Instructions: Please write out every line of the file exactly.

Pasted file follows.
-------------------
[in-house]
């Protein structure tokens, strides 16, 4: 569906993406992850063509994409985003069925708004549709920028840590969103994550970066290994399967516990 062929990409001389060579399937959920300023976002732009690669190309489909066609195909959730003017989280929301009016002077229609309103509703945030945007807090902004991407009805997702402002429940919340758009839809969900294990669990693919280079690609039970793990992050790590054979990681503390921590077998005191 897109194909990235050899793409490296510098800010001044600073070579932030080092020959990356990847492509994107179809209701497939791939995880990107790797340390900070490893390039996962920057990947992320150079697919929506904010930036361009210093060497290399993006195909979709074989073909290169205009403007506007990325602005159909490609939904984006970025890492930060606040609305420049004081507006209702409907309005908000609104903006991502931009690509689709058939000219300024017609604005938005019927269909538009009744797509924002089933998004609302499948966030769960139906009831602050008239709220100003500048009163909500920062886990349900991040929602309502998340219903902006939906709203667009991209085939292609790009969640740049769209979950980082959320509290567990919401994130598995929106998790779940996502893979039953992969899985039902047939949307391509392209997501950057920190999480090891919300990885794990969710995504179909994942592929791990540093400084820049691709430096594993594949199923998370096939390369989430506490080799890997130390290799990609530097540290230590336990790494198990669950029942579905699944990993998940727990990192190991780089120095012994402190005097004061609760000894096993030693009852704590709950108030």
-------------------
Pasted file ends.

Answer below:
[in-house]
């Protein structure tokens, strides 16, 4: 569906993406992850063509994409985003069925708004549709920028840590969103994550970066290994399967516990 062929990409001389060579399937959920300023976002732009690669190309489909066609195909959730003017989280929301009016002077229609309103509703945030945007807090902004991407009805997702402002429940919340758009839809969900294990669990693919280079690609039970793990992050790590054979990681503390921590077998005191 897109194909990235050899793409490296510098800010001044600073070579932030080092020959990356990847492509994107179809209701497939791939995880990107790797340390900070490893390039996962920057990947992320150079697919929506904010930036361009210093060497290399993006195909979709074989073909290169205009403007506007990325602005159909490609939904984006970025890492930060606040609305420049004081507006209702409907309005908000609104903006991502931009690509689709058939000219300024017609604005938005019927269909538009009744797509924002089933998004609302499948966030769960139906009831602050008239709220100003500048009163909500920062886990349900991040929602309502998340219903902006939906709203667009991209085939292609790009969640740049769209979950980082959320509290567990919401994130598995929106998790779940996502893979039953992969899985039902047939949307391509392209997501950057920190999480090891919300990885794990969710995504179909994942592929791990540093400084820049691709430096594993594949199923998370096939390369989430506490080799890997130390290799990609530097540290230590336990790494198990669950029942579905699944990993998940727990990192190991780089120095012994402190005097004061609760000894096993030693009852704590709950108030």